By Kyle Munzenrieder
By Kyle Munzenrieder
By Terrence McCoy
By Jeff Weinberger
By Ryan Yousefi
By Chuck Strouse
By Terrence McCoy
By Terrence McCoy
Three-year-old Jorge Armenteros giggles and shrieks as he patters around barefoot on the tile floor of a Burger King in Little Havana. His brother Eric, a lanky six-year-old, happily wolfs down Chicken Tenders. French fries are scattered on the table in front of him, and ketchup is smeared on his white tank top.
Neither of them, nor Jorge's twin sister Raquel, knows that their dad Philbert might never come home again. And their mom, Luz Preciado, wants it to stay that way. "I tell them that their dad went on a trip," she says. "I want them to keep the good image they have of him. He's their role model."
Philbert Armenteros is a singer and percussionist best known for his throbbing, hypnotic rhythms rooted in Afro-Cuban tradition. He has performed and recorded with internationally renowned acts such as Don Dinero and Yerba Buena. And his burly six-foot-three frame and gold-tooth smile are fixtures in Miami's Latin music scene, where he has played with numerous groups, among them Palo!, the Nag Champayons, and his own band, Aina.
Music is not only a job but also a form of worship for Armenteros, a Santería priest who has played regularly at drumming ceremonies, where he beckoned the gods to Earth with fierce batá rhythms.
Now Armenteros, who has a green card and has lived in the United States for more than a decade, has been detained by immigration officials and is facing deportation. The 28-year-old has been at the Krome Detention Center since this past August 10. The apparent reason: He pled guilty to stealing three polo shirts and a couple of sweater vests from a Dillard's department store more than seven years ago.
"It's really ridiculous," says Anna Bryant, who tends bar at Jazid, a hip South Beach club where Armenteros played regularly. "So many people who live in this country do much worse things and only get a slap on the wrist. If he leaves, we're losing a really amazing person and a great musician. And what for?"
Armenteros was born in late Seventies Havana and early on discovered his twin passions -- Santería and music. His family was made up of santeros, or Santería priests. And his great grandmother, Mercedes Alfredo, danced and sang with the well-known rumba group Clave y Guaguanco, as well on Radio Cadena Havana and at Santería ceremonies. She served as Armenteros's spiritual guide and taught him music and dance while he was still a toddler. By age five, he was performing at ceremonies and festivals. He continued to drum and sing his way through Cuba until moving to Miami eleven years ago.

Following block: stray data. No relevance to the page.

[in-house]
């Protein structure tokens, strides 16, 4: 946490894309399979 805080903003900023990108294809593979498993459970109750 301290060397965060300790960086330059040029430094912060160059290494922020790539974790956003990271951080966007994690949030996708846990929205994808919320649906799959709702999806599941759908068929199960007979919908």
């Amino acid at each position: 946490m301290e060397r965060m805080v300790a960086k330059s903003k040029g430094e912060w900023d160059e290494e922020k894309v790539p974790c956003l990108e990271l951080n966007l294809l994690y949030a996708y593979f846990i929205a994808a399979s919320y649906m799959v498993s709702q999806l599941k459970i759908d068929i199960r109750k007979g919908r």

Almost as soon as he arrived here, Armenteros began getting into trouble. In December 1995, police picked him up for shoplifting, but the charges were eventually dropped. Seven months later, police charged him with possession of one joint and a small package of cocaine, according to court documents. This time he was released without a trial on the condition that he complete a drug treatment program, which he eventually did.
For a while Armenteros steered clear of the law. Then, on January 16, 1998, he walked into a Dillard's department store in Broward toting a gift box covered in green Christmas wrapping. The box had a slit on one side, and Armenteros shoved three polo shirts and two sweater vests, valued at $365, into it. He then attempted to leave, but an officer nabbed him outside the store. In March of that year, Armenteros pled guilty to grand theft and received three years' probation. Grand theft is considered an aggravated felony, a deportable offense, according to a 1996 federal law.
Homeland Security spokesperson Barbara Gonzalez wouldn't specify why Armenteros has been detained, but Preciado says it's because of the Dillard's incident.
In August 1998, Armenteros was arrested again for violating probation by smoking marijuana and failing to pay fines. He was sentenced to 90 days in jail. During this turbulent period, Armenteros met Preciado at a Santería drumming ceremony in Naples, Florida. She was seventeen years old and pretty, with soft, almond-shape eyes and a smattering of freckles sprinkled across her round face. "We started talking, and we hit it off right away," Preciado says. Within months, she was pregnant. And in July 1999, when Armenteros was 21 years old, their eldest son, Eric, arrived. In August 2002, Preciado gave birth again, this time to the twins, Jorge and Raquel.
For the first five years, the couple's relationship was bumpy, but Preciado says Armenteros was always a deeply devoted father. There were no new criminal charges, and his musical career flourished. He also began helping to organize music showcases, such as the Afro Roots World Music Festival, and became involved in projects to educate people about traditional Cuban music and culture, particularly his religion, Santería. He wrote regularly for Olofin.com, an online Santería magazine, and he recently made a presentation at Florida International University. "His goal is to dissolve fear," says José Elias, who plays guitar in Armenteros's band.
Armenteros began teaching his own children Afro-Cuban music and dance while they were still in diapers, and took them to Cuba to be initiated as santeros when Eric was three and the twins were five months old. He returned to Cuba with the children in May 2004 for ritual animal sacrifices, which he believed would protect them. During the trip, Preciado says, thieves broke into Armenteros's rental car and snatched his Sony digital camera along with his passport and green card.